“We’re proud to say, ‘We’re Punjabi, we’re farmers.’ We went through the same journey, figuring out how to keep our heritage but be Canadian.” – Neelam Dhaliwal, Kismet Estate Winery
Further north, Bobby Gidda’s family were the first Indo-Canadians to settle in West Kelowna, after his grandfather Mehtab arrived from Punjab, purchasing a farm in 1963. Bobby, president of Volcanic Hills Estate Winery, which he runs with his sister, Christina Tumber, and brother, Amit Gidda, recounts that he and his siblings grew up on this same farm.
Earning a business degree at Okanagan College, Bobby says, “I took every course I could think of that would benefit me in running this business. Business administration, hospitality, finance, marketing.” He also completed winemaking and sales training programs.
“My parents’ generation, and their parents’ generation, they used their backs,” adds Bobby. “My generation, we have tools and technology. We’re using our brains.”
Mount Boucherie Estate Winery, which the Giddas opened in 2000 and operated until 2008, was the Okanagan’s first Indo-Canadian-owned winery, though it’s now run by different owners. The family launched Volcanic Hills in 2010, where Bobby says he’s involved in a little of everything, even driving the forklift during harvest. “My dad always told me that, as the owner or manager, you should know every task.”
Amit manages customer service and the wine shop, while Tumber oversees the company’s merchandising. Bobby’s wife, Harpreet, works part-time as a bookkeeper, while a cousin manages the vineyards. “In Asian cultures, the oldest is usually in charge,” says Bobby, who’s the middle child among his siblings. “But you have to keep those dynamics out of the business.”
Carrying on the Legacy
As housing prices have risen significantly in Vancouver and other urban areas, a new wave of young Indo-Canadian families is relocating to the Okanagan. “When we go to the temple, there’s all these new faces,” notes Bobby.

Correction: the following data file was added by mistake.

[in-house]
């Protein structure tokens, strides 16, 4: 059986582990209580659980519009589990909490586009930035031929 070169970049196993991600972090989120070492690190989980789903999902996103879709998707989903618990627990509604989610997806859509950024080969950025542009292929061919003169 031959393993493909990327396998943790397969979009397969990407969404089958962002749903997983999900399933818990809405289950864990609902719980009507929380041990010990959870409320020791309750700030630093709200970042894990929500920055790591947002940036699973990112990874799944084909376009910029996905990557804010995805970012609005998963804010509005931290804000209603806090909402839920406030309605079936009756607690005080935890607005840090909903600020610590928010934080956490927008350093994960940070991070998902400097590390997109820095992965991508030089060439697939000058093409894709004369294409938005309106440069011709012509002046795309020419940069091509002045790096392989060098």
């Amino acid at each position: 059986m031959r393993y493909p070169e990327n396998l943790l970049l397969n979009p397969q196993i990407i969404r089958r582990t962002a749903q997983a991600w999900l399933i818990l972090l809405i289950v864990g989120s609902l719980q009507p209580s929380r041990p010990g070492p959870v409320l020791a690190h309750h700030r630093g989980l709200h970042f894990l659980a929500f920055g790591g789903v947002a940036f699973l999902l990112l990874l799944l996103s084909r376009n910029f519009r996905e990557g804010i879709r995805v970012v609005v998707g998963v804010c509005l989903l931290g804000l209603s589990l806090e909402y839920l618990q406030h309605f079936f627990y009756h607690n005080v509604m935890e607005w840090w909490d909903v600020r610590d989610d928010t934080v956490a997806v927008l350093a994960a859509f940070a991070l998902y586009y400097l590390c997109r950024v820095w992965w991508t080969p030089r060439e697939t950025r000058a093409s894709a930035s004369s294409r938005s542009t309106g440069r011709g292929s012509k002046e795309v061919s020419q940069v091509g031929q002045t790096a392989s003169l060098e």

Some of the newcomers work remotely, primarily for technology companies, while others with local farming roots are getting into the wine business—a development that the Giddas welcome. In the Okanagan, he says, “our community has done really well for itself.”
Neelam Dhaliwal agrees. Growing up, she says, she and her Canadian-born peers downplayed their culture. Now, as wine entrepreneurs, they’re taking pride in their Indian roots. “We’re proud to say, ‘We’re Punjabi, we’re farmers.’ We went through the same journey, figuring out how to keep our heritage but be Canadian.”
In her family, it’s the Sanskrit names they’ve given their wines and the Indian restaurant that they opened adjacent to their winery. It’s also about educating the next generation to continue the entrepreneurial journey.
“Our parents did all the grunt work,” says Neelam. “You want to give back to them. You want to carry on their legacy.”
A legacy that, for these South Asian farmers turned winemakers, has an element of kismet.
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Based in Vancouver, Canada, Carolyn B. Heller writes about food, drink, travel, art, and culture for publications including Travel + Leisure, TIME, Lonely Planet, Positive News, Vegetarian Times, Roadtrippers, Verge Magazine, Atlas Obscura, Smart Mouth, Explore, The Takeout, Edible Vancouver Island, Montecristo Magazine, and many others.